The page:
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In Jewish law, some of the death penalties require that the person who is killed be hanged in public view after his death in order to publicize his wrongdoing. The Romans, as well as other nations throughout history, employed a similar tactic.
In Jewish law, some of the death penalties require that the person who is killed be hanged in public view after his death in order to publicize his wrongdoing. The Romans, as well as other nations throughout history, employed a similar tactic. But, as similar as it may seem, the Torah's requirement of hanging is unlike that of any other nation. The Torah commands in this week's portion, "His body shall not remain for the night on the gallows, rather you shall surely bury him on that day, because Hashem's disgrace is hanging there" (Deuteronomy 21:23). Rashi, the fundamental Torah commentator, explains that this requirement is more than a humanitarian gesture. The dangling corpse is a disgrace to Hashem because Man is created in the image of Hashem. It is as though the honor of Hashem is cheapened every time a person sees the dangling corpse.
However, this raises an obvious question. Often, children physically resemble their biological parents in facial features, height, weight, and personality. In what way do people resemble their Father in heaven, who is completely separate from our physical existence?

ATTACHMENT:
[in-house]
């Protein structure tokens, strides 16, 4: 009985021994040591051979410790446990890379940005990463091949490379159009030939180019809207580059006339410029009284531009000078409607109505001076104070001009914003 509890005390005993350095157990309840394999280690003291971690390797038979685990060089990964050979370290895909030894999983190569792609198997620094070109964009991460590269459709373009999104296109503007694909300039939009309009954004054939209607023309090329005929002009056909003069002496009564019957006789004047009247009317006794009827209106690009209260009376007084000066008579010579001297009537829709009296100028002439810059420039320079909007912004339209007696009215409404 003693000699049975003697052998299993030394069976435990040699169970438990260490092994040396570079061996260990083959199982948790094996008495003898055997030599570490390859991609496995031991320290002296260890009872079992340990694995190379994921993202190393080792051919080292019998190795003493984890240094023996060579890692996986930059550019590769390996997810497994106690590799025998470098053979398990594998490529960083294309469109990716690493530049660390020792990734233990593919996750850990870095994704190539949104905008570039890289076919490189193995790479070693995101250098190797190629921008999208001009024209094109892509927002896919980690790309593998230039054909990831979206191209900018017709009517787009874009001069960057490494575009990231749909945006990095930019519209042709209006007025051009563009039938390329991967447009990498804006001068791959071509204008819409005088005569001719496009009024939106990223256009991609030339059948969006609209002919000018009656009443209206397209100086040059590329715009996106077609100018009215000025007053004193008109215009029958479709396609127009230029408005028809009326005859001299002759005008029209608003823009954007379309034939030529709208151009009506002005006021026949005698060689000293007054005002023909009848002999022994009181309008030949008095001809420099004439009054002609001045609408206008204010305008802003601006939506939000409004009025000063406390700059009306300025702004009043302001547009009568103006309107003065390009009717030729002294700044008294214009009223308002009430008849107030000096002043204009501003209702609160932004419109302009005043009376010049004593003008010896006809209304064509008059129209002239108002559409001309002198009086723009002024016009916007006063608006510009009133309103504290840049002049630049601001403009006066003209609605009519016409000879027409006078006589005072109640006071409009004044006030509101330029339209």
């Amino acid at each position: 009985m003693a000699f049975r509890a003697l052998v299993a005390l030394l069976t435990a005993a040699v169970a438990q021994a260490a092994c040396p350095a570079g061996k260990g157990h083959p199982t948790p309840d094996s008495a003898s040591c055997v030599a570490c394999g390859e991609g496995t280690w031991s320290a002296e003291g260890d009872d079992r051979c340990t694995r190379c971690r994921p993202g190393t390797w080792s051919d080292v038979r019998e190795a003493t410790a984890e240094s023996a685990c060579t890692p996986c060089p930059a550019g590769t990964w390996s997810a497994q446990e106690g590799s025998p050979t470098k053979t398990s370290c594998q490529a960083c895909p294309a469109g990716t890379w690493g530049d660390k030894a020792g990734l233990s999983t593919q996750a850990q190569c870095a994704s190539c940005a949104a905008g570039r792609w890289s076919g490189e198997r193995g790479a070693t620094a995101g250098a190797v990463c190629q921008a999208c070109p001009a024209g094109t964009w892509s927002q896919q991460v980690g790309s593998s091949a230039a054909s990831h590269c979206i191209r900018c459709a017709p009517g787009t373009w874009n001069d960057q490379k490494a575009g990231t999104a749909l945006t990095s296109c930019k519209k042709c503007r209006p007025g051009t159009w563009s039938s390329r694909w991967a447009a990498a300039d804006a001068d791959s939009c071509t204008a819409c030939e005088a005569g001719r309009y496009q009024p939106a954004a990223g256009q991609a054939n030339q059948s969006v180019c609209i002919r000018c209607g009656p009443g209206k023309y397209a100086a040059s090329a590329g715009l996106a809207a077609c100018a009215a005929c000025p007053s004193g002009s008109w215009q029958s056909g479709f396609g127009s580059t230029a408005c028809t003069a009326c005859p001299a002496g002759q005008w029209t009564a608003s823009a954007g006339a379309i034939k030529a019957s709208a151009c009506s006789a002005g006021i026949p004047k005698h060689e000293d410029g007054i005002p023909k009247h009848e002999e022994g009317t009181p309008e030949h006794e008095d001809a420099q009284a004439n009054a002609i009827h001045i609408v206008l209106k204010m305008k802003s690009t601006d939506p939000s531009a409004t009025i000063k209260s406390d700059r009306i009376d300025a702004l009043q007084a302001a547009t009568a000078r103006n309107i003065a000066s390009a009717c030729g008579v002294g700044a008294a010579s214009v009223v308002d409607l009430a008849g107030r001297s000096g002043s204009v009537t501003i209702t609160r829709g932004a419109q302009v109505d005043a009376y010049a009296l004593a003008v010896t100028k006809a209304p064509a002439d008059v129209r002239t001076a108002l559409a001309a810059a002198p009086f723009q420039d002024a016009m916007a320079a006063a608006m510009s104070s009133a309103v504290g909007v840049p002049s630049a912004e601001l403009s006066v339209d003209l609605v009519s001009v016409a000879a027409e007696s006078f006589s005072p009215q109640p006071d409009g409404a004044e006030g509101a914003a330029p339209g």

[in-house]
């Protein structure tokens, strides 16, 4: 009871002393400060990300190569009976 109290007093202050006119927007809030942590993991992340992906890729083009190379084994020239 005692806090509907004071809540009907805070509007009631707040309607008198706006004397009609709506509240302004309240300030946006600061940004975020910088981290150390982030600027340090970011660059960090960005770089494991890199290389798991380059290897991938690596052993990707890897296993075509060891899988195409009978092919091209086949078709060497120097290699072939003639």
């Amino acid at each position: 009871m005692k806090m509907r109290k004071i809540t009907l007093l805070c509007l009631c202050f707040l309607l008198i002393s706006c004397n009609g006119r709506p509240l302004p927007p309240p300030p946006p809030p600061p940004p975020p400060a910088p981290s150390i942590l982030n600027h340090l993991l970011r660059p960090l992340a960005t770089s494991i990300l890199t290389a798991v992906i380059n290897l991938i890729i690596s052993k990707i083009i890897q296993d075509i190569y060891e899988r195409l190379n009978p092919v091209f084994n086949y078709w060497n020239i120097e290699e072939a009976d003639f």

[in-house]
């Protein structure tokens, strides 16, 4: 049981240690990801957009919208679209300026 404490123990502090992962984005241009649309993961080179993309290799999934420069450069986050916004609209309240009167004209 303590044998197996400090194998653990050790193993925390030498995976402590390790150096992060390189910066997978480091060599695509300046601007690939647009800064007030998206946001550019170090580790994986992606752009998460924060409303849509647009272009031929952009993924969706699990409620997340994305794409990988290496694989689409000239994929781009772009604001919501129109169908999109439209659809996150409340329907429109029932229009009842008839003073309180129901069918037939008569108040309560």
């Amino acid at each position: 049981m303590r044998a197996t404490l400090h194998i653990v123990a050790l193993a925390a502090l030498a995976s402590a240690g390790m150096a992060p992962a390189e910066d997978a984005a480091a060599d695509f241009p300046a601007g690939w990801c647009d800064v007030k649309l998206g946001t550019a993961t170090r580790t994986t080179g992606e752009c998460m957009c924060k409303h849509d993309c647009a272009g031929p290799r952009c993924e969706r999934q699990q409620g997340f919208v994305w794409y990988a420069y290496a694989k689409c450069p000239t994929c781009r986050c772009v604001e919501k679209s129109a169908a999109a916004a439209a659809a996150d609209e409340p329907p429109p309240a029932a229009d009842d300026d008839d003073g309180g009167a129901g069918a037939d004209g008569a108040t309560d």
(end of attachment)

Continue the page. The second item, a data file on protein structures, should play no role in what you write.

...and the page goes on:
The Sforno, a 16th century classic commentator on the Torah, explains that Man resembles Hashem in a spiritual way. One of the hallmarks of physicality is that it has a finite existence. By contrast, Hashem's infinite existence is above time. Man's similarity to Hashem is that although Man's physical body remains for only a limited number of years, his soul lives forever. The mark of the soul is Man's capacity to learn abstract ideas and incorporate truth into his life. These qualities enable him to achieve a relationship with Hashem, distinguishing him from the animals. The soul defines a person and continues to live after the death of the body. The hanging of a corpse is a disgrace to the deceased. True, the only thing hanging is the physical corpse, but the soul becomes disgraced because people automatically link the two. Therefore, Hashem's disgrace is indeed hanging there.
When the body is engaged in purely physical pursuits, the body defines the soul. When the body is used as a vehicle for spiritual pursuits, the soul defines the body. The mitzvah not to leave a corpse hanging is a reminder that in the Torah's view, the soul is meant to define the body. What is your definition?
Yosef Rodbell, a native Atlantan, is a member of the Kollel at the Ner Israel Rabbinical College in Baltimore.
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